There are so many to mention, but one that stands out was a shoot I did for Actor Spaces with two legendary actresses; Pamela Nomvete and Nthati Moshesh.

Mlungisi ‘MluArt’ Mlungwana
Photo of Lala Tuku By: Mlungisi ‘MluArt’ Mlungwana

Why was this more special than anything else?

It was very intimidating because I was documenting two iconic actresses whom I grew up watching. Being the one to direct them and be part of telling their story was immensely special. I just couldn’t wait to get home and tell my mom who was in front of my lens. It was the craziest feeling ever.

Mlungisi ‘MluArt’ Mlungwana

Who were your most inspiring clients?

I work with a lot of amazing people, but some that come to mind are:

– Lala Tuku and her company, Corporate Icons

– As mentioned earlier, Ayanda Sithebe and Actor Spaces which he founded

– M-Net and Mzansi Magic


How can photographers learn to “see” the perfect shot before taking it?

It helps to be fully present, to become immersed in the space and the people around you before lifting the camera. Once you have a sense of your surroundings and how the environment can contribute, the images will also improve in quality. Practice. Practice. Practice. When in doubt, get even more practice.


Are you currently working on an exhibition? If so, when and where is it?

No, not yet. I believe I’m exhibiting online on Instagram and Facebook. However, there is a body of work that, when the right, will hopefully spark conversations in our communities.


What would your advice be to beginners with basic equipment on taking beautiful, compelling and memorable pictures?

The best camera is the one at your disposal, some filmmakers shoot movies with an iPhone and entry level gear. The best equipment does not guarantee a good career but a curious eye and consistency can open up your world. I started shooting with a Canon 500D which did everything I wanted at the time. I only got my dream camera three years later.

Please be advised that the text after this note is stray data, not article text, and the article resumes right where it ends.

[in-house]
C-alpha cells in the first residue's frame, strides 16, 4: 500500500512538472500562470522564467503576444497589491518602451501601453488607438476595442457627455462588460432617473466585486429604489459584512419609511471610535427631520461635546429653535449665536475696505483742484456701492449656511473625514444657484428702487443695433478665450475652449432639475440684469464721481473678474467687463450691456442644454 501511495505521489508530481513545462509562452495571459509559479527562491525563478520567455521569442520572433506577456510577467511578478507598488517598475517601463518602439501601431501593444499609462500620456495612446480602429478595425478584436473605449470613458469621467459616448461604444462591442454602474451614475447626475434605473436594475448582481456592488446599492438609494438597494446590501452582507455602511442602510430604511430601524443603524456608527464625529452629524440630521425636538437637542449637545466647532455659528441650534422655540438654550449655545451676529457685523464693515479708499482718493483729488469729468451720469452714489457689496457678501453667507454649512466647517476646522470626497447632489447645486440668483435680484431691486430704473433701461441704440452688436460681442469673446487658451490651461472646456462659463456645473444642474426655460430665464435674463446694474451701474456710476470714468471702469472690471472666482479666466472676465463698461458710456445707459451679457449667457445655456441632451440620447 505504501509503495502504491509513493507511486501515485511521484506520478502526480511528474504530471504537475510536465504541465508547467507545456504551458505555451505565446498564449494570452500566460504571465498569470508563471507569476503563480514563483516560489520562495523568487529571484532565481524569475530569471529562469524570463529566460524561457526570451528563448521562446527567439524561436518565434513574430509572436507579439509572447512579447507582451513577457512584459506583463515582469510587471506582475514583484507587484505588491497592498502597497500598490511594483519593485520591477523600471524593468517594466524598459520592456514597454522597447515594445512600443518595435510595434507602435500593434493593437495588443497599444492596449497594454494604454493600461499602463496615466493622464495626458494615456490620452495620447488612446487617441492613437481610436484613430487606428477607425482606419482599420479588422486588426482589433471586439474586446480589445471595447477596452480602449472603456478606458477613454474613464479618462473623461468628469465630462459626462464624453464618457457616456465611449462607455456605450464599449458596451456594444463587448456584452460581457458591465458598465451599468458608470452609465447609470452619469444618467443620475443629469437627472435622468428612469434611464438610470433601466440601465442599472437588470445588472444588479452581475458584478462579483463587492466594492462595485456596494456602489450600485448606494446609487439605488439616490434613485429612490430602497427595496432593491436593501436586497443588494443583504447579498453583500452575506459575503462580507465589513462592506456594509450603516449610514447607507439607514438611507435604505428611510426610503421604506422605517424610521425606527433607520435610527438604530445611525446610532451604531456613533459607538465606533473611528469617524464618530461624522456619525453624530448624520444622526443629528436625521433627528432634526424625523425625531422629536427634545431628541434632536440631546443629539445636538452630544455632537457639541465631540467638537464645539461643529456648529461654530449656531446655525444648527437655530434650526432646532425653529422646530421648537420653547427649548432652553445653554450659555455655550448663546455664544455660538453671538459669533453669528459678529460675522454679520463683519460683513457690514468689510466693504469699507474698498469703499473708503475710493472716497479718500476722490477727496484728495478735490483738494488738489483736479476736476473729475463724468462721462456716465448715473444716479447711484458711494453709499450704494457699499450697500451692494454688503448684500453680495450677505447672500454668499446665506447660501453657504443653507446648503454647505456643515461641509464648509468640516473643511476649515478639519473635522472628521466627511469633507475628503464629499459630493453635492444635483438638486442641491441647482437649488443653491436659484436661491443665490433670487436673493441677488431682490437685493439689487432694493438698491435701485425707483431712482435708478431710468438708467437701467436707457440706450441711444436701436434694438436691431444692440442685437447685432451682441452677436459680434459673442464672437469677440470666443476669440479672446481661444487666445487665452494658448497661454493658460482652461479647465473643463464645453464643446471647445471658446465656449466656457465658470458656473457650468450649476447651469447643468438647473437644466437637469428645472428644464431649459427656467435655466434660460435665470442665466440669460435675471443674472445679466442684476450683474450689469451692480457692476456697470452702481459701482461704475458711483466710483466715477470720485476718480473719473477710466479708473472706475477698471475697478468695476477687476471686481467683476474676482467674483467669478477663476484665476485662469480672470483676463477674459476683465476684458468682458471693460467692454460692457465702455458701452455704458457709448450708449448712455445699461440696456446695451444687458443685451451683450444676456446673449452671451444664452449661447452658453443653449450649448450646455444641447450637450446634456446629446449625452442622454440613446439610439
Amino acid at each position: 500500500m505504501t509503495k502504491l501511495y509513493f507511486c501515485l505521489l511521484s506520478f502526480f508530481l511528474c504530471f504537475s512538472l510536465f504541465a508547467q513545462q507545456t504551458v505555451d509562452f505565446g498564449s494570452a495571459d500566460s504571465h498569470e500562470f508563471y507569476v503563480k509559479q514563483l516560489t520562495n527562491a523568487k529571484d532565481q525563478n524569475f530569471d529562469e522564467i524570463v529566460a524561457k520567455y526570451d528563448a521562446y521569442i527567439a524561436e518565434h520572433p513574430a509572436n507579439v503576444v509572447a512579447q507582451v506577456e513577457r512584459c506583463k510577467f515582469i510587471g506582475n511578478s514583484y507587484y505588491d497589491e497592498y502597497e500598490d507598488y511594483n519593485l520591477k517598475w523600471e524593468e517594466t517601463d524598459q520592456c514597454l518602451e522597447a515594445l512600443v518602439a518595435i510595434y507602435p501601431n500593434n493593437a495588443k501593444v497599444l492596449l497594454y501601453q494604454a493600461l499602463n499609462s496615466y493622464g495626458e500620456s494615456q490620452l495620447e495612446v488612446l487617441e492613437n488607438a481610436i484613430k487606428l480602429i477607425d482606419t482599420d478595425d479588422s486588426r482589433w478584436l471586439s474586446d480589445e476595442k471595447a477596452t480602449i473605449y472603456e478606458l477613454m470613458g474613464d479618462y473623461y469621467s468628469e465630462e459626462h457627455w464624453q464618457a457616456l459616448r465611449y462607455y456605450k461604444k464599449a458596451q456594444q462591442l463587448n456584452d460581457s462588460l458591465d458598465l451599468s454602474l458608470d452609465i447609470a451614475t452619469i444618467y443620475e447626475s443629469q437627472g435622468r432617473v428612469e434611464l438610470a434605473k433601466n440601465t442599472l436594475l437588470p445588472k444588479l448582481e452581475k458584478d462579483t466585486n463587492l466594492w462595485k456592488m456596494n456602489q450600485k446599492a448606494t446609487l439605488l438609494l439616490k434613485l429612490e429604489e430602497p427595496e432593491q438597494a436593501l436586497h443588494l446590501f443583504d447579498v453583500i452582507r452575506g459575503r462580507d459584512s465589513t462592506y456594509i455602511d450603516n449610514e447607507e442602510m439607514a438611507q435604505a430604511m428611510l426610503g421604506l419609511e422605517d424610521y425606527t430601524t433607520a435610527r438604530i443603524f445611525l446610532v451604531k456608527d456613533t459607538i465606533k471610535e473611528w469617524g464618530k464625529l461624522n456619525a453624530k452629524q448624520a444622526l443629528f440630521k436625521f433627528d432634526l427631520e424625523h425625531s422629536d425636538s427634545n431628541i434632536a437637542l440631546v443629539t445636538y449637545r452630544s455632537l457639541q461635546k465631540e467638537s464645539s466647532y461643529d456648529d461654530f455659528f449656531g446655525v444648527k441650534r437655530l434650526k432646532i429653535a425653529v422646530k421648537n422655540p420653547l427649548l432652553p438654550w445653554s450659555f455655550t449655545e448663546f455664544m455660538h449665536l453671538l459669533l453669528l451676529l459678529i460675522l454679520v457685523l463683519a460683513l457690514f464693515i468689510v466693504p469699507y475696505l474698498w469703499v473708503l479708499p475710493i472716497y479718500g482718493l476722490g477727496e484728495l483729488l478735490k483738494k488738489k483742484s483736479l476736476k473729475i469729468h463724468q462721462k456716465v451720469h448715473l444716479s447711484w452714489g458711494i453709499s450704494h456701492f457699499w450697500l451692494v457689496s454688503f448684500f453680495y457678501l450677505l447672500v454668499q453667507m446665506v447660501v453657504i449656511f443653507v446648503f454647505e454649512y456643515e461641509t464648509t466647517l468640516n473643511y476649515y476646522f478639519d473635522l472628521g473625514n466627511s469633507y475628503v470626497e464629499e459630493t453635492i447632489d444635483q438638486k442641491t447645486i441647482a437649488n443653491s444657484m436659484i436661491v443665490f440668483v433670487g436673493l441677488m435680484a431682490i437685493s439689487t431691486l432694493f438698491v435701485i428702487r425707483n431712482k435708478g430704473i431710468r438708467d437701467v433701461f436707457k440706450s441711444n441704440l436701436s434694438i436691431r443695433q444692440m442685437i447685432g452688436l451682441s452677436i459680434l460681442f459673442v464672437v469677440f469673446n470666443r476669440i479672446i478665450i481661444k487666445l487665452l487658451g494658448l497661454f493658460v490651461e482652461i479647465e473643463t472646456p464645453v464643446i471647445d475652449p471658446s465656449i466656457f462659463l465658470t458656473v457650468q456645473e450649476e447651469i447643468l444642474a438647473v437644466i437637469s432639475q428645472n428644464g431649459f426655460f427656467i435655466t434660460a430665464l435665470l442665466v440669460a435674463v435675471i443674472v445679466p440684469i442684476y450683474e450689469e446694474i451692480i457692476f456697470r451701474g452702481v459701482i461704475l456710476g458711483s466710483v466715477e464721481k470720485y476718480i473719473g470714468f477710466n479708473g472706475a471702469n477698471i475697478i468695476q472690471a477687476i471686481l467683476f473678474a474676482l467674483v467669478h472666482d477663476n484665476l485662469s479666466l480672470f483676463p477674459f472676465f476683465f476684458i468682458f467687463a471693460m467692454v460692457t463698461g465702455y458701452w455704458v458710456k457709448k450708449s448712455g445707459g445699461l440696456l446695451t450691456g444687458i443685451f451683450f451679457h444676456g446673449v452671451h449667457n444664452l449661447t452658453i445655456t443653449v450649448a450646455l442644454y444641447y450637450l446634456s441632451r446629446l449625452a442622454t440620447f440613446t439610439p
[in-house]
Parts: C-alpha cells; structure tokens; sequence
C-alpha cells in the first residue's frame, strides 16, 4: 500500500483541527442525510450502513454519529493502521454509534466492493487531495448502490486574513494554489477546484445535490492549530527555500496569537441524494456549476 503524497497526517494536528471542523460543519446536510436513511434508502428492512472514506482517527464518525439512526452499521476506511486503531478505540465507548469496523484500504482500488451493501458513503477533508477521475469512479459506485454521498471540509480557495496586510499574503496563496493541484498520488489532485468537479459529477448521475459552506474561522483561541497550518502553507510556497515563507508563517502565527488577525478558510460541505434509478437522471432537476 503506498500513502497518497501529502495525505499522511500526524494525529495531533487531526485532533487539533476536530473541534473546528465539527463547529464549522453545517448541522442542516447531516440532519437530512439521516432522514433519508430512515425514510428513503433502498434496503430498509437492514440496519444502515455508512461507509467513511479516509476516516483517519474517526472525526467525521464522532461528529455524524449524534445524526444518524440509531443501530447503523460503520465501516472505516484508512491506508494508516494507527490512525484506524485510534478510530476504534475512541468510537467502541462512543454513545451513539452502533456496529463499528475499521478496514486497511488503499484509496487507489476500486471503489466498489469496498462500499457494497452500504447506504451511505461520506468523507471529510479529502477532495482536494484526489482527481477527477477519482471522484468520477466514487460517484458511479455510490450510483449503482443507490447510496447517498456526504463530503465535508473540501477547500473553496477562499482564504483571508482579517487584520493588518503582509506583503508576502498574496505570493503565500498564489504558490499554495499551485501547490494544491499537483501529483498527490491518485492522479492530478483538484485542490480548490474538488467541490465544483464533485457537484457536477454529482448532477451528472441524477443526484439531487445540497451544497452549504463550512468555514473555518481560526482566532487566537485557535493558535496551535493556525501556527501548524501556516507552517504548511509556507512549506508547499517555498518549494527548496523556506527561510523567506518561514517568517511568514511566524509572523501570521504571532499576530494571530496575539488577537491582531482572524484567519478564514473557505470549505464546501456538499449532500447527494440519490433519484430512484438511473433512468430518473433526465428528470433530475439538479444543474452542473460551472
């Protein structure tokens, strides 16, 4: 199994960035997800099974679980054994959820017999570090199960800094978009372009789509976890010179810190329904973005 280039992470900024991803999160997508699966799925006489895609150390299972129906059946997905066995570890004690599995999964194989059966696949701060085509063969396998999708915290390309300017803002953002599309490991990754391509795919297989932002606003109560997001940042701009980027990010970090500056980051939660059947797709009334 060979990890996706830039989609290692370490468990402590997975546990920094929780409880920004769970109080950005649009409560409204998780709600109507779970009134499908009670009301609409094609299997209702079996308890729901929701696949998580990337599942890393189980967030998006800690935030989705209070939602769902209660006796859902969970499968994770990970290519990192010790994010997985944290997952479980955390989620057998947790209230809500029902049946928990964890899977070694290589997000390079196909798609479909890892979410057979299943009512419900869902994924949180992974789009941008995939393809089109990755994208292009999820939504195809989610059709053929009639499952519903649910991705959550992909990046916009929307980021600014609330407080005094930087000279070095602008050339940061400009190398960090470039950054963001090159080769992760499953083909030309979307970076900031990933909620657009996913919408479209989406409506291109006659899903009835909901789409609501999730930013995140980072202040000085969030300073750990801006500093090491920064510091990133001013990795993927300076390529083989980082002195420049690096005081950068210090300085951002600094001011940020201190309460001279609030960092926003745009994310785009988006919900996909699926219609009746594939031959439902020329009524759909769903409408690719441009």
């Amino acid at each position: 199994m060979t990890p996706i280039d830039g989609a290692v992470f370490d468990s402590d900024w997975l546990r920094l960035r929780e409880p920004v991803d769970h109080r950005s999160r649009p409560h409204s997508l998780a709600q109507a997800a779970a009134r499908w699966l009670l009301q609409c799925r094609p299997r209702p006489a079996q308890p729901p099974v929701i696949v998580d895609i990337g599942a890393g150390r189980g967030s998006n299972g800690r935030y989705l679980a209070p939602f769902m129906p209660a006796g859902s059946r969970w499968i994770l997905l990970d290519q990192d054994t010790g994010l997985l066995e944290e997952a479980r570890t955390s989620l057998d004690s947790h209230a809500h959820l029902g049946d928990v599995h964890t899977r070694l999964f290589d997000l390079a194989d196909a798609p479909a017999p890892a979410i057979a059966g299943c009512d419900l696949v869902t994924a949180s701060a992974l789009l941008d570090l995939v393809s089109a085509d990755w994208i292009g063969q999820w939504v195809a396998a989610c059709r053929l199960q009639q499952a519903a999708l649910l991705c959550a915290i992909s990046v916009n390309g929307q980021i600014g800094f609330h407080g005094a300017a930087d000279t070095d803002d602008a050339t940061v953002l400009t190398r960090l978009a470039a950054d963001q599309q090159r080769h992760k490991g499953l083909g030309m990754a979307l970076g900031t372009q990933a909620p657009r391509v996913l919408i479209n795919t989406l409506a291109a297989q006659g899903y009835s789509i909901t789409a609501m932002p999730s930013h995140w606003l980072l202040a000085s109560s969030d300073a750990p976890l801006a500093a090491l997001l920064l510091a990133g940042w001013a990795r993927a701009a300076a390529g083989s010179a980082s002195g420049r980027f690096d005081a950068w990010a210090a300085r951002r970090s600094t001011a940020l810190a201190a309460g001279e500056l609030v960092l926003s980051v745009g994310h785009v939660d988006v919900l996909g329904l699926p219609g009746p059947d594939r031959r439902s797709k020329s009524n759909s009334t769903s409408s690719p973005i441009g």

Where do you see your work in the next 2-5 years?

I want my work to be in people’s homes. I think my portraits and landscapes of Soweto deserve a spot on someone’s wall. I then hope to share some earnings from that art with the people who have allowed me to document them. This is the work I shoot daily of people I see in the morning when I step outside my home in Orlando East, Soweto.

I would like my work to travel the whole world and mostly Africa.


With mobile phones getting more advance and enabling people to capture better photos, do you see yourself parting ways with a camera at any point?

Never! I learnt how to take images using my brother’s camera. If I had discovered my passion through the use of a mobile phone it may have been possible. The grip of a camera and the weight, somehow, tell you that you have a powerful tool. It just feels amazing to be holding my camera every day.


Which two photographers’ work do you follow in South Africa?

Andile Bhala and Kgomotso Neto


What is it about these people’s work do you find most inspiring?

Their everyday documentation of people is incredible and authentic. Kgomotso and Andile are still in touch with their surroundings and they capture spaces and faces in the most beautiful way.


Mlungisi ‘MluArt’ Mlungwana continues to create a body of inspired work and makes it look easy, which is even more compelling. Follow him on Instagram for work that will steal your breath and make you pause as you scroll for the next best picture.Send us a tweet, a message or comment on Facebook or Instagram about other photographers you would like us to showcase.